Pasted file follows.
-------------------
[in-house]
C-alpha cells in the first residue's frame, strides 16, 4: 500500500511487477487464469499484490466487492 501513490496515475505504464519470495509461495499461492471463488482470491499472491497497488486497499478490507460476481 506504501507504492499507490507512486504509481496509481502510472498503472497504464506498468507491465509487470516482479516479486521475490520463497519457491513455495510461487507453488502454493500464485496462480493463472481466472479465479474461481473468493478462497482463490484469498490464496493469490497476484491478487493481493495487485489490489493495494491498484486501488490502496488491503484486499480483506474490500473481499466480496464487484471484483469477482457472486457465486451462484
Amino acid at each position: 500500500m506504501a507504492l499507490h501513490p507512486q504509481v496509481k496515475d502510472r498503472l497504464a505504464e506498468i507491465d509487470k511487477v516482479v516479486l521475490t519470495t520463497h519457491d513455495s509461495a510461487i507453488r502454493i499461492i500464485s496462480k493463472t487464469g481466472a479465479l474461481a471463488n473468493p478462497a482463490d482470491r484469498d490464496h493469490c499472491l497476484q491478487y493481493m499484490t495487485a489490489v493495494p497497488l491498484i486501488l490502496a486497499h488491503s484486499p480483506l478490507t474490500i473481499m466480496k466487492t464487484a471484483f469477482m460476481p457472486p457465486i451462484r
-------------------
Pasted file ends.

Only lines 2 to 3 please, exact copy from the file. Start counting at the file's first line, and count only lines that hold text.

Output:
C-alpha cells in the first residue's frame, strides 16, 4: 500500500511487477487464469499484490466487492 501513490496515475505504464519470495509461495499461492471463488482470491499472491497497488486497499478490507460476481 506504501507504492499507490507512486504509481496509481502510472498503472497504464506498468507491465509487470516482479516479486521475490520463497519457491513455495510461487507453488502454493500464485496462480493463472481466472479465479474461481473468493478462497482463490484469498490464496493469490497476484491478487493481493495487485489490489493495494491498484486501488490502496488491503484486499480483506474490500473481499466480496464487484471484483469477482457472486457465486451462484
Amino acid at each position: 500500500m506504501a507504492l499507490h501513490p507512486q504509481v496509481k496515475d502510472r498503472l497504464a505504464e506498468i507491465d509487470k511487477v516482479v516479486l521475490t519470495t520463497h519457491d513455495s509461495a510461487i507453488r502454493i499461492i500464485s496462480k493463472t487464469g481466472a479465479l474461481a471463488n473468493p478462497a482463490d482470491r484469498d490464496h493469490c499472491l497476484q491478487y493481493m499484490t495487485a489490489v493495494p497497488l491498484i486501488l490502496a486497499h488491503s484486499p480483506l478490507t474490500i473481499m466480496k466487492t464487484a471484483f469477482m460476481p457472486p457465486i451462484r